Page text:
A part of me would like to say that I was partying the night away dressed in a slinky cowl neck midi dress with matching heels when the clock struck 12AM ringing in 2017 but no, I wasn’t. I was asleep.
MJ had stayed awake with the guise that he was so cool he was going to watch the New Year’s festivities on TV but in reality, I’m pretty sure he was just doing work. He had asked me if I wanted him to wake me up before midnight approached. I gave him a resounding “hell no.” If I’m asleep, let me sleep.
But the fireworks in the far distance of our town woke me up at midnight. I got up to use the toilet and said Happy New Year to my husband. We kissed. He came to bed and we rolled over and fell asleep.
Boy have times have changed.
While the New Year’s Eve thing was never my scene, I gave it a go a couple of times. I was stuck in the middle of more stylish than me Drag Queens in Times Square trying to make my way back to the Lincoln Tunnel to get home once from a party when a new year came upon us.
Another time, we had just left a party and ended up in Tick Tock Diner having burgers and fries when another year rolled on in.
But most of my New Year’s Eve while growing up were spent with family. My very Puerto-Rican family. My very loud Puerto-Rican family. So what did a Puerto-Rican New Year’s Eve gathering looked like?
The word literally means assaults. So Parrandas were makeshift musical assaults. A group of people in your gathering would magically pull out one of nine musical instruments out of thin air. I never saw anyone walk in with one but they always had them hiding somewhere on them. Some people do a quarter behind the ear trick, Puerto-Ricans do a tambourine behind the ear trick. Once they had one too many coquitos (the PR version of eggnog) the “band” would gather to play and sing and everyone, whether they were musically inclined or not, joined in!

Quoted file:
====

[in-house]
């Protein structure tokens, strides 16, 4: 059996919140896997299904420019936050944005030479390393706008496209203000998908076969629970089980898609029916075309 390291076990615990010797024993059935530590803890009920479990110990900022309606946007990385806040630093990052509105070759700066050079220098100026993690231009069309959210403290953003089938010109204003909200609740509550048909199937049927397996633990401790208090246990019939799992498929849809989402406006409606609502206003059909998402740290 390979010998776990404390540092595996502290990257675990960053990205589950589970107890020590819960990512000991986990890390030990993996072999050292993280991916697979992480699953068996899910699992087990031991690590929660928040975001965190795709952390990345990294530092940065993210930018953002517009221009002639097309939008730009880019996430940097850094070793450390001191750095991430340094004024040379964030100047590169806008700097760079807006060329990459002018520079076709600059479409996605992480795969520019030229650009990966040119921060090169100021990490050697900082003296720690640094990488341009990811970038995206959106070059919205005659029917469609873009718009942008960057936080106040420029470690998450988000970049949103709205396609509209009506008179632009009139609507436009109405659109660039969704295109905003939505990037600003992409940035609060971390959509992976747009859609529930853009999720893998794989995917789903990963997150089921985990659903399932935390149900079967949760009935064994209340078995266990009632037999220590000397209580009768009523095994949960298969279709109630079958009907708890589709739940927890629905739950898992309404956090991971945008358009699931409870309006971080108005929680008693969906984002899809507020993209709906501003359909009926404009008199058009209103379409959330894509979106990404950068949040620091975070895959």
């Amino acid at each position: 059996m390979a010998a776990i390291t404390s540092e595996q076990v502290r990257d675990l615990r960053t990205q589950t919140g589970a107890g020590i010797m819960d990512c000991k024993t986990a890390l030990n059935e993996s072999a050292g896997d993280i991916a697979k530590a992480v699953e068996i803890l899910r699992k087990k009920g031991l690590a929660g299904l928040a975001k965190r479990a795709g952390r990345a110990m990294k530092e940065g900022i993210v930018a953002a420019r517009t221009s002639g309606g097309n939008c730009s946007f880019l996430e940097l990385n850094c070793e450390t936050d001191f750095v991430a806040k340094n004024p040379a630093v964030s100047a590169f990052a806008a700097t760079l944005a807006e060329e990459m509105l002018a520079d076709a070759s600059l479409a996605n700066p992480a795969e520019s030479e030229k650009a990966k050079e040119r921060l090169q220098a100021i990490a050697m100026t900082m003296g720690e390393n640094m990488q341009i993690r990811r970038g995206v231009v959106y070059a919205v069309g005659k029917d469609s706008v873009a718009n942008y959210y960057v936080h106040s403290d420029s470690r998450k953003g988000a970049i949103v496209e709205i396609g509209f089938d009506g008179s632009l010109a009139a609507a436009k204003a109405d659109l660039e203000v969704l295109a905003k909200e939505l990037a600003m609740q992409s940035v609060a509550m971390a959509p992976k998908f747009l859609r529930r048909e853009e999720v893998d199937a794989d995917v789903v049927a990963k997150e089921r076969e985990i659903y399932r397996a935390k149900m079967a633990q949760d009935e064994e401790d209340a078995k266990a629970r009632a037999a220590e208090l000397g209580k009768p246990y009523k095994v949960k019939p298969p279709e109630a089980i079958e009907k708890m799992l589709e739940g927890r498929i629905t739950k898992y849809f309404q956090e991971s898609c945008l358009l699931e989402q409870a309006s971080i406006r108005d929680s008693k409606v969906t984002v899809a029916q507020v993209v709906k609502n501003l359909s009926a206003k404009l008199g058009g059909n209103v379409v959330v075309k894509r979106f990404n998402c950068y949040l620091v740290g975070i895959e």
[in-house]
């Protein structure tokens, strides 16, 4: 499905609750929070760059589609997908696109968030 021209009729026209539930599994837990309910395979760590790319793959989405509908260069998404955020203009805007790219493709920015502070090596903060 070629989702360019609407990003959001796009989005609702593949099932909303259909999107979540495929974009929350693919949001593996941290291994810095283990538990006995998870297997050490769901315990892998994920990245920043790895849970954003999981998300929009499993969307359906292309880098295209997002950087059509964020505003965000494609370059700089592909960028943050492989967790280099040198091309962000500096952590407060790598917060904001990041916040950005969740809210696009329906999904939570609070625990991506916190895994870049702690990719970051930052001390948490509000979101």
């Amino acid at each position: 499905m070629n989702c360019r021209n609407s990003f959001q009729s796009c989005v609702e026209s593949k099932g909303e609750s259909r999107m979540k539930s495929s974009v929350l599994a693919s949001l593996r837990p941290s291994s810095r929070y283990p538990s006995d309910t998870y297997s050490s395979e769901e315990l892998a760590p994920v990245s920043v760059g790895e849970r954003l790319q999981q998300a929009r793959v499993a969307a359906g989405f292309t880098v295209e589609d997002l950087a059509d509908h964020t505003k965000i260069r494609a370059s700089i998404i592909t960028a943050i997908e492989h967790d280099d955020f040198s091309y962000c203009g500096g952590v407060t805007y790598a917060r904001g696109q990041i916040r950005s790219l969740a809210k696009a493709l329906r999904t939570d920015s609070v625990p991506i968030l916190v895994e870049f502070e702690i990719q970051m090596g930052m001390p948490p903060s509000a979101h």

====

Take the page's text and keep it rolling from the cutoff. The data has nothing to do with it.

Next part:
It was absolutely weird but great fun.
Then when the clock struck 12 everyone would run out into the street with pots and pans and make a lot of noise. Yes, you read that correctly, you literally got a pot or pan with a large spoon (preferably all clean ones) and bang the hell out of it while screaming out at the top of your lungs Happy New Year or ¡Feliz año nuevo!. I did tell you my family was loud.
Then there would be a round of kissing people and almost always someone would start crying and the rest would join in the drunken I love you, man, it’ll be alright, it’s a new year, don’t cry chorus.
My only regret is that MJ never experienced a traditional Puerto-Rican NYE. He knows my family is loud. He sees it with our children now. He has had the yummy deliciousness we call food and would love to eat that more often than provided. And I made an attempt at coquito last Christmas! But he missed out on the parranda and the pots and pans. He even missed out on the awkward hugs and kisses and drunken terms of endearment.
We’ll have to visit NJ one year during the holidays so he could get a taste of it or I can start it here. Not sure how the neighbours would go with the pots and pans and the random hug and kiss. I’ll keep you updated.
Tags: 2017, Australian New Year's eve, banging on pots and pans, coquito, drunken chorus, Feliz Ano Nuevo, Happy New Year, I was not partying I was sleeping, magical instruments, memories of drag queens in Times Square, musical festivities, my family is weird, my very loud family, New Year's Eve, old me vs new me, parranda, Puerto Rican band, Puerto Rican in Australia, Puerto Rican version of eggnog, Puerto Ricans know how to throw a party, scare away the evil spirits, Tick Tock has the best burgers and fries, very superstitious, wake up the neighbours, what will the neighbours think?, work on NYE